Frédérik X, the party boy made King of Denmark

Ex-party boy, tattooed and eco-friendly, Frédérik X embodies a new era for Danish royalty, far removed from rigid conventions. At the age of 55, he has won over audiences with his authenticity and modernity. His coronation, without a crown but proclaimed by the Prime Minister, marks the start of a reign in which simplicity and commitment to contemporary causes take center stage.


Long live the king! Last Sunday, Denmark celebrated the ascension to the throne of Frederik X, who succeeds his mother, Queen Margrethe II, after a reign of 52 years. In a striking scene, the newly crowned king, dressed in his military uniform, saluted an enthusiastic crowd.


In accordance with protocol, Frederik X was not crowned, but rather proclaimed by Prime Minister Mette Frederiksen on the balcony of Christiansborg Palace. An audience of 100,000 attended this memorable event.


Before leaving the balcony, the new sovereign made a symbolic gesture: a passionate kiss with Queen Mary, dressed in an elegant white gown, the first commoner to become Queen in Denmark.



At 55, Frédérik X embodies a modernized approach to Danish royalty. Far removed from rigid traditions, he enjoys a popularity rating in excess of 80%. He stands out for his image as a normal man, and expresses his desire to be authentic even on the throne.



An accessible, human king


What makes the new sovereign so special is his desire to be a king “like everyone else”. “I don’t want to lock myself up in a fortress, I want to be myself, a human being,” he declares.


Once perceived as a capricious prince with a passion for cars and nightlife, Frédérik X has matured over the years. “He wasn’t strictly speaking a rebel, but as a child and young man, he was very uncomfortable with the media attention and the knowledge that he was going to be king. He gained confidence in his mid-twenties,” says Gitte Redder, an expert on the Danish royal family.


After graduating in political science from the University of Aarhus, he underwent military training, notably with the Danish Combat Swimmers, where he ranked in the top 4 out of 300 candidates enrolled in 1995. This experience forged his character and won him public esteem.



Following his service in Her Majesty’s Armed Forces, Frédérik X proudly sports two tattoos: a shark and a Nordic symbol, discreetly positioned on his biceps and calf respectively, as revealed by the British tabloids. However, he is not the only member of the royal family to sport tattoos. His grandfather, King Frederik IX, was also adept at this bodily practice.


Ecology and sport, a royal passion


Frederik X’s transition from intrepid prince to respected king captivated public opinion. Despite a somewhat tumultuous youth, marked by risky sporting escapades, he has managed to find his place. A lover of extreme sports, the new king took part in a four-month, 3,500 km ski expedition to Greenland in 2000. He also created the Royal Run, a popular running race in Denmark.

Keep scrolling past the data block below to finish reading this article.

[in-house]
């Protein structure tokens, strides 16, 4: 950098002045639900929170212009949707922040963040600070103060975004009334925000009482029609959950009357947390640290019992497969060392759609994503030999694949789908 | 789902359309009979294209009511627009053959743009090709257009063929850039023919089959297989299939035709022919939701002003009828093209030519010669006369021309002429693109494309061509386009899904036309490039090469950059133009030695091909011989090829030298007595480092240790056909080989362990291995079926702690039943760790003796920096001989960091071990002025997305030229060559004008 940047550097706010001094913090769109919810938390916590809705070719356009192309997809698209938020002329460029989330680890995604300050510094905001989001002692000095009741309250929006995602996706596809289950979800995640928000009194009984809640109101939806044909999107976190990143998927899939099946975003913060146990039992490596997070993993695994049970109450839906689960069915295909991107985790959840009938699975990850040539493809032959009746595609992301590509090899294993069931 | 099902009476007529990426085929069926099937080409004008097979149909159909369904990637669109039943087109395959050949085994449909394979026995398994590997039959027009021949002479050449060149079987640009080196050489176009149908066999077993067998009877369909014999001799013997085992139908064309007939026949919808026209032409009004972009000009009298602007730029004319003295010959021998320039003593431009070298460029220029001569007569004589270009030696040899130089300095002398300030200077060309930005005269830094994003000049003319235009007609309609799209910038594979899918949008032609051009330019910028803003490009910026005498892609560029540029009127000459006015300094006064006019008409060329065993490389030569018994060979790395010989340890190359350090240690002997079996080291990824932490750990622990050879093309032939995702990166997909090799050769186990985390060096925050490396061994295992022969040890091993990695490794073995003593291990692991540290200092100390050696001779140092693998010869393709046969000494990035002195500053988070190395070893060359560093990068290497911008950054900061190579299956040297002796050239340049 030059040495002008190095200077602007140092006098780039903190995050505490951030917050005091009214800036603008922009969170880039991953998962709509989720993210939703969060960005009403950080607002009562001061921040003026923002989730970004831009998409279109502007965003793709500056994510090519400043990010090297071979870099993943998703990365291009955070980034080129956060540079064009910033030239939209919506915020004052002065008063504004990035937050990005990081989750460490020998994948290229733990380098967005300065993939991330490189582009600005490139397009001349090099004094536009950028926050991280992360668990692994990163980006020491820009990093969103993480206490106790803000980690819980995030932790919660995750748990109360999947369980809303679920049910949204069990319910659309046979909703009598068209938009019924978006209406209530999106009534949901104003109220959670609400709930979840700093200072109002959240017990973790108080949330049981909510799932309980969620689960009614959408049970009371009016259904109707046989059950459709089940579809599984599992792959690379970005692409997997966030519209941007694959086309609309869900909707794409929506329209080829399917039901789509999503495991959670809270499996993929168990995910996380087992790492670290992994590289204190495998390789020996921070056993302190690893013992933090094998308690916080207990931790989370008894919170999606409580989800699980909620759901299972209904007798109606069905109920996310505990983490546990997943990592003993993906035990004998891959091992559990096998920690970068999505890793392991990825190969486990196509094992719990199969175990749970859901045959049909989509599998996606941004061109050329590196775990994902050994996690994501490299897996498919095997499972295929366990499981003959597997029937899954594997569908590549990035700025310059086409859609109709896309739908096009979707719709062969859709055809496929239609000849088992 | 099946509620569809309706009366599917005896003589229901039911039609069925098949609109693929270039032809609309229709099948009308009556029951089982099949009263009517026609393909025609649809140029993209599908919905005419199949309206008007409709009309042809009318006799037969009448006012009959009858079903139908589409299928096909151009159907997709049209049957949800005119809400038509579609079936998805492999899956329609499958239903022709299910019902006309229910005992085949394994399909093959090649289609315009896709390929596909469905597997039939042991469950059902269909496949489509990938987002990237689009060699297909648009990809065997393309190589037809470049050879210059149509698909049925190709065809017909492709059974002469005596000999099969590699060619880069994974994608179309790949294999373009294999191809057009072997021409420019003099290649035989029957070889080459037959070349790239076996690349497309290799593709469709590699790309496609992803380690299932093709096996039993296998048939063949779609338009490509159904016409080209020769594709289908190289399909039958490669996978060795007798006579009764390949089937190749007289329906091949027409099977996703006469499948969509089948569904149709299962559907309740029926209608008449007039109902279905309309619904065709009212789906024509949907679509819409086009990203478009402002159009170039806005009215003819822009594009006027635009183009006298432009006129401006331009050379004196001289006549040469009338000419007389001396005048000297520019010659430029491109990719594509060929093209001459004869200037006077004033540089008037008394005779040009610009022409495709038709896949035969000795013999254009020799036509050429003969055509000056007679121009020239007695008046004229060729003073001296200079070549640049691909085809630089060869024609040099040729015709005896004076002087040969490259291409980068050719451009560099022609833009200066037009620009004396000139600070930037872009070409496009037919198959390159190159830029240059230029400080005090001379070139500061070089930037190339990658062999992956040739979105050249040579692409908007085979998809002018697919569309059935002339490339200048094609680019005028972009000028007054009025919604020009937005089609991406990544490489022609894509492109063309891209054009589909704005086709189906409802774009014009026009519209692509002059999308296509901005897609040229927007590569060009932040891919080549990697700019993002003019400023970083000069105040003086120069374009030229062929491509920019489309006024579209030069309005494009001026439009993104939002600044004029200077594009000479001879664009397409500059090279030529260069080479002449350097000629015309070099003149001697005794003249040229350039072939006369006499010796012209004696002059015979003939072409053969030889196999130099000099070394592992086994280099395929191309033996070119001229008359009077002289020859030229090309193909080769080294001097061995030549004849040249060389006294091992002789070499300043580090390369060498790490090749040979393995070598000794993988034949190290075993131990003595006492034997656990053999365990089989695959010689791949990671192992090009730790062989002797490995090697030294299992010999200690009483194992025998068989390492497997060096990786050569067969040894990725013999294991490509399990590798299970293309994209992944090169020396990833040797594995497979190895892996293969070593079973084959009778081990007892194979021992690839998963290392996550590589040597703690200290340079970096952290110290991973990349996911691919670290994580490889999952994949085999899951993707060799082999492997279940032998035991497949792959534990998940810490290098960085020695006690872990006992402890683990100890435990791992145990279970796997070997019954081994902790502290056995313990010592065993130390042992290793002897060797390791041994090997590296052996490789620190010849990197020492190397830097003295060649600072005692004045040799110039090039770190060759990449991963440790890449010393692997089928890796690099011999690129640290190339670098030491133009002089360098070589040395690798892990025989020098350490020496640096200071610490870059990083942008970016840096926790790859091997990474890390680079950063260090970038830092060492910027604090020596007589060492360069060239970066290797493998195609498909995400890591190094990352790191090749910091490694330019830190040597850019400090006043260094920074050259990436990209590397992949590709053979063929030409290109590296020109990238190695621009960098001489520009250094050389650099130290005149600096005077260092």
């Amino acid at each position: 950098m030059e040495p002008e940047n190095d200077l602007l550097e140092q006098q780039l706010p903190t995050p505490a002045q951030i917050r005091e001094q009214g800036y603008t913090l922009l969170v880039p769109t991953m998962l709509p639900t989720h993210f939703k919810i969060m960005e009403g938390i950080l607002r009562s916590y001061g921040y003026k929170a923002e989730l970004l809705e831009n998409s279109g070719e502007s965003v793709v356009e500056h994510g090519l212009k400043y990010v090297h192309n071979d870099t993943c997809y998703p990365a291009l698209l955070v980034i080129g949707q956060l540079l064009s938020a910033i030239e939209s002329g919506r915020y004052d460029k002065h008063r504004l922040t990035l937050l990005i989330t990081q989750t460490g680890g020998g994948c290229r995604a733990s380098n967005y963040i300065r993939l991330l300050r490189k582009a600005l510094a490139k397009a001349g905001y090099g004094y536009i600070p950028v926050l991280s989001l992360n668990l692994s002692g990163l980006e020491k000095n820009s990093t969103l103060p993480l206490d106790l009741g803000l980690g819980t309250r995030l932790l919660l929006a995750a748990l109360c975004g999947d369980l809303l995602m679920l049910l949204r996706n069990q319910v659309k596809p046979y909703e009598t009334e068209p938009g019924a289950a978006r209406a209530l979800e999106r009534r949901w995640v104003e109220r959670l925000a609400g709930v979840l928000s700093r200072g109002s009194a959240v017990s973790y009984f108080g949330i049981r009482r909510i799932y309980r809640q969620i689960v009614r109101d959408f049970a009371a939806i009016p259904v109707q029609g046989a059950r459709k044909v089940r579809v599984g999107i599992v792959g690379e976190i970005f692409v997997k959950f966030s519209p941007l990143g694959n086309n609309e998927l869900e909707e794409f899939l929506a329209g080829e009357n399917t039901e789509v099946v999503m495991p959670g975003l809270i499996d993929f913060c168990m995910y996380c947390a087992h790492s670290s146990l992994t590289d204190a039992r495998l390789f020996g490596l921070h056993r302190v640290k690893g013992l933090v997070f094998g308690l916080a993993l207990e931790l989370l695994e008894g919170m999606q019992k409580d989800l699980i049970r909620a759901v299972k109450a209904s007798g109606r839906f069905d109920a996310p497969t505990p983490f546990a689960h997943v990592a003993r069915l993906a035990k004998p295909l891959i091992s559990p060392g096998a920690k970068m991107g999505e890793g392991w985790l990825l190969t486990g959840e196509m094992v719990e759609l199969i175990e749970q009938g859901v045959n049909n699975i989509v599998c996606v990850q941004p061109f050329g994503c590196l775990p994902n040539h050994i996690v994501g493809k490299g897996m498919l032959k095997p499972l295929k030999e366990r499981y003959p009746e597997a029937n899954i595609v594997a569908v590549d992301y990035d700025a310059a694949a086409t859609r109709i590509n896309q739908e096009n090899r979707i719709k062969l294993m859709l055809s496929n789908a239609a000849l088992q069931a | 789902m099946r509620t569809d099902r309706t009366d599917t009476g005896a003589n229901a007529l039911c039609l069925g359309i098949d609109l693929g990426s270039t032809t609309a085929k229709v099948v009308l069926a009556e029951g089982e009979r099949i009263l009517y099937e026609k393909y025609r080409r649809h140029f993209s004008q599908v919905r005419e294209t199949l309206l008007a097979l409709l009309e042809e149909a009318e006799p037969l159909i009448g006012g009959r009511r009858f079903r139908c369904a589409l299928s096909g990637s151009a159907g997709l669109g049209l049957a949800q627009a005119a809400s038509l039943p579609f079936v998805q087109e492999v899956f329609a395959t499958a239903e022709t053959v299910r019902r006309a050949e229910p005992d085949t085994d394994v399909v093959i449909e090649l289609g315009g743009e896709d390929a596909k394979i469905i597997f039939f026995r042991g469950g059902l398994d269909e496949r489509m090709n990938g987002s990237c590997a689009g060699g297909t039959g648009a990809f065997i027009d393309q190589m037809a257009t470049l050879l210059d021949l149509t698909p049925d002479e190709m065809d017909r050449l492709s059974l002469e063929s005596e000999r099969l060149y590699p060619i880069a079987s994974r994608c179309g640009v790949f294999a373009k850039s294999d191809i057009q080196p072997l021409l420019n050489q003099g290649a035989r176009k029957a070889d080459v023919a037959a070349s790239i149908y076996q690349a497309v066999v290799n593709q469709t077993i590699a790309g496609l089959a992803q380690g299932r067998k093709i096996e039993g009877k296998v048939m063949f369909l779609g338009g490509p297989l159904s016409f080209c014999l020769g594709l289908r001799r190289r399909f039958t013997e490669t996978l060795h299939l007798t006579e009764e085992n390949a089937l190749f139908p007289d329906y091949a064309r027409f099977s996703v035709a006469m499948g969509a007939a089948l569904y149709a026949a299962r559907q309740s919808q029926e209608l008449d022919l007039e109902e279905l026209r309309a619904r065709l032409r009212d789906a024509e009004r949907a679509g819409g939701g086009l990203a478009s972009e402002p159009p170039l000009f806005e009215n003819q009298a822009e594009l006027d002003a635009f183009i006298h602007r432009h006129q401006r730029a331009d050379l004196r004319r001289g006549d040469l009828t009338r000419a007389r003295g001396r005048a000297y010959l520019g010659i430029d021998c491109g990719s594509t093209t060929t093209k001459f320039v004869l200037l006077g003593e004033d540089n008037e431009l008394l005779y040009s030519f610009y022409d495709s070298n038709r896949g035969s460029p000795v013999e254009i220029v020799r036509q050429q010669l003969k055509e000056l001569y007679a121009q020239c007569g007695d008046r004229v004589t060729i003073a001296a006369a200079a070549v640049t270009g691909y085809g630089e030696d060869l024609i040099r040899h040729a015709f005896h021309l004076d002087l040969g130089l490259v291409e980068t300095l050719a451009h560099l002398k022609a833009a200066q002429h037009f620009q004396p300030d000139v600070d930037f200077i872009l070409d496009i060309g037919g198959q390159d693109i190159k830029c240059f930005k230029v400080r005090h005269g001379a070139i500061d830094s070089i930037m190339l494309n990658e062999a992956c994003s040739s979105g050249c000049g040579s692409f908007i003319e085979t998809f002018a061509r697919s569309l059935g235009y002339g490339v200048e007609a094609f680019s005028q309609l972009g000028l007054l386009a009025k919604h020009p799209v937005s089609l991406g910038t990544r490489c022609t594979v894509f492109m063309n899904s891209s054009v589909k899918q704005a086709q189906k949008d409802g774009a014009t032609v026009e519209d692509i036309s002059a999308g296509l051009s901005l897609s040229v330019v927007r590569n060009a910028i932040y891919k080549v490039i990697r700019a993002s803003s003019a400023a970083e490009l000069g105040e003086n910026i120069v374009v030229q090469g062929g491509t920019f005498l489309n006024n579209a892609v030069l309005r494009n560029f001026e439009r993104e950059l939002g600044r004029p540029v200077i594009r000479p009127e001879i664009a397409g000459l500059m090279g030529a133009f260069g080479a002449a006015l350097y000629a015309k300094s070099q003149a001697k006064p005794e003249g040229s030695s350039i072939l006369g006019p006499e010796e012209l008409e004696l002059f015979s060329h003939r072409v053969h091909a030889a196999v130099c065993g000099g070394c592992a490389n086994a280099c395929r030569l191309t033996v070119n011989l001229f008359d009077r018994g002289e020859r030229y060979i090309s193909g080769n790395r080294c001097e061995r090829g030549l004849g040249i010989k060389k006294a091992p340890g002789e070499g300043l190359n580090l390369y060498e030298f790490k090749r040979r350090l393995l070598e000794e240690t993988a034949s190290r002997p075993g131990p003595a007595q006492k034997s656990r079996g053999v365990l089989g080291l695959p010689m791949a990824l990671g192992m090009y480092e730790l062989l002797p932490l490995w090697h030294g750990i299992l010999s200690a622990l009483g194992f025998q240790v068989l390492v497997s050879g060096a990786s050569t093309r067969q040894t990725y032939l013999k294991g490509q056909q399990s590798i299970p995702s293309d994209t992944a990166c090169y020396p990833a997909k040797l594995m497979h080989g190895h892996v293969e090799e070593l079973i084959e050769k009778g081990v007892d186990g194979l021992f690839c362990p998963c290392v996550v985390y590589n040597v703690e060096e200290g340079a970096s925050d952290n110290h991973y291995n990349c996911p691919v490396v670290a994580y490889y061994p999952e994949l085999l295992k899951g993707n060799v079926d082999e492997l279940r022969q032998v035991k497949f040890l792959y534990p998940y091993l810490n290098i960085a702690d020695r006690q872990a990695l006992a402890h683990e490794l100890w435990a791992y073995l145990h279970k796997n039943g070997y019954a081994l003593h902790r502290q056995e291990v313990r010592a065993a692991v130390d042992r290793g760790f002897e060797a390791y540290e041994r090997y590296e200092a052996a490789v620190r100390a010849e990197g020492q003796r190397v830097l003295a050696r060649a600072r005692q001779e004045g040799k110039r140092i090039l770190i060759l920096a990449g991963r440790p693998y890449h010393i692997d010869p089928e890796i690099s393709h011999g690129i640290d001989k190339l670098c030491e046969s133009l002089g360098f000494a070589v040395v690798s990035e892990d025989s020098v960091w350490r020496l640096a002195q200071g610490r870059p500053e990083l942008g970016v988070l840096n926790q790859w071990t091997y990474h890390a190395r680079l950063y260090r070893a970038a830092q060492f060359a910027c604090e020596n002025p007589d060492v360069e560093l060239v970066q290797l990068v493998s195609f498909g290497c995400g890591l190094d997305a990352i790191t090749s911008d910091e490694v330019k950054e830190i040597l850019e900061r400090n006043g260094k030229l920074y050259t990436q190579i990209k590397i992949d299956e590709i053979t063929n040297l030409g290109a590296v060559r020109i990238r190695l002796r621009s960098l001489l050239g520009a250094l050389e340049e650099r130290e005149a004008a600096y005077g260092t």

Moreover, in the footsteps of his mother, Frédérik X fully embraces the commitment to the climate cause, which is aligned with modern concerns. In her New Year’s speech, Queen Margrethe II stressed the urgency of combating climate change.



“We have to fight climate change. The consequences are not just yet to come. They’re already here, and they’re extreme. Most Danes are fully aware of this, even if it has been difficult for some of us to become fully conscious of it. Together, we must now find the hope and determination to act”, she declared.


An open vision of monarchy


In inheriting the throne, Frédérik X also inherits the Francophonie from his late father, Prince Consort Henri de Monpezat. Having studied for a year in Normandy and being fluent in French, English and German, the king symbolizes unity within the royal family, marrying diverse origins.


By marrying Mary Donaldson, an Australian lawyer he met in a bar during the 2000 Olympic Games, the King embodies a monarchy open to outside influences.


Together, they form a modern couple, “lovers of pop music, modern art and sport”, analyzes historian Sebastian Olden-Jørgensen. They “do not, however, represent a potential revolution compared to the conservative Queen”, but rather a cautious adaptation to the changes of modern society, he adds.



To further embody this modern lifestyle, Frédérik X took symbolic decisions, such as sending his two children, aged 11 and 18, to public school. This marked a turning point in the perception of the royal family, as the eldest, Prince Christian, became the first heir to the crown to attend a public nursery school.




Featured photo : © Press

Hugues Reydellet est un jeune journaliste passionné, dont les sujets de prédilection sont l'économie, la culture, la gastronomie, mais aussi l'automobile et le sport. Avec une plume acérée et une curiosité insatiable, Hugues est constamment à la recherche de nouvelles informations brûlantes à rapporter.


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